The following commentary comes from an independent investor or market observer as part of TheStreet's guest contributor program, which is separate from the company's news coverage.
By David Sterman
NEW YORK (
StreetAuthority) -- Reckless actions will get you punished.
(JPM) CEO, Jamie Dimon, was surely thinking after he learned that a key employee at his firm had lost roughly $2 billion on an ill-conceived trading strategy.
| JPMorgan Chase CEO Jamie Dimon
In fact, his firm's losses from this debacle could easily reach twice or three times as much as that initial amount, causing Dimon more sleepless nights ahead.
But was this misstep really worth $30 billion? That's the stunning amount of market value that this venerable bank has lost in recent weeks since the trading scandal was announced. Shares have been tarred and feathered so badly that they now trade below tangible book value.
That steep drop in shareholder value also likely stems from a pair of other factors.
First, the trading losses make it more likely that the entire banking sector will be put in handcuffs when it comes to risky trading for the firms' own accounts.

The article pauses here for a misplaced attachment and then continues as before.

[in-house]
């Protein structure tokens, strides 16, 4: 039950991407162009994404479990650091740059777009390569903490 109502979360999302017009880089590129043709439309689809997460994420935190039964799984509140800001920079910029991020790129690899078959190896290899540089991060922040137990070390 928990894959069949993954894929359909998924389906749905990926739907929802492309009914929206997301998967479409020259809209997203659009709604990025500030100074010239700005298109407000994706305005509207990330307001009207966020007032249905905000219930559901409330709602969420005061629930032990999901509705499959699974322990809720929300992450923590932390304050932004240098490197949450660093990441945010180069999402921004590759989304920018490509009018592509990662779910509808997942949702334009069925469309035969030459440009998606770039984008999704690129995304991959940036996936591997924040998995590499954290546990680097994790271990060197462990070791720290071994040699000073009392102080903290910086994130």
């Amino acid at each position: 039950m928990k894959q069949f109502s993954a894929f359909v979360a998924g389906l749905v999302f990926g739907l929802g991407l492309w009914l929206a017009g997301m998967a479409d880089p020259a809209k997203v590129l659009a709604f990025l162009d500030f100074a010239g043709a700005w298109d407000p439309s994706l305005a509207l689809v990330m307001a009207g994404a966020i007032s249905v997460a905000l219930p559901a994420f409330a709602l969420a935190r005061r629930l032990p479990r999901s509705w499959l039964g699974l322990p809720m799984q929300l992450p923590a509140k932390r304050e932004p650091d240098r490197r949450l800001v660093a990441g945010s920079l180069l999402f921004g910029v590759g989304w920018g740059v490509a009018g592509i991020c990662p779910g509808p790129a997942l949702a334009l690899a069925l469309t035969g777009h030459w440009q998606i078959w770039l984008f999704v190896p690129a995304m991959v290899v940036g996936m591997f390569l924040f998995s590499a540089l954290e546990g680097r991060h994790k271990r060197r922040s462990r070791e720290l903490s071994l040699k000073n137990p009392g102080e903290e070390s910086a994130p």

The Volcker Rule, banking legislation that was expected to be passed by 2014 in a watered-down version, now looks set to have some real teeth in it.
Still, the hit to profits will not be as great as some would have you believe.
These folks believe that any regulation is inherently evil, and they should understand that a more tightly regulated banking sector reduces risk and expands the valuation of key banking franchises.
The second factor: Greece's potential loan default has spooked investors and analysts, as potential exposure to that country and neighboring weaklings is being assessed. Kicking off the trading week, analysts at JMP Securities, for example, slashed ratings on all of the major banks it follows.
Yet with the large-cap banks now down 21% in the second quarter (compared with an 8% drop in the
), that downgrade looks to me to be an after-the-fact reaction. Indeed, many bank stocks were quite inexpensive before the downdraft began. And in some instances, they are now stunningly cheap.
as an example. Tangible book value has been steadily rising (and will likely continue to do so), and shares had been slowly rising, closing a gap that had grown too large.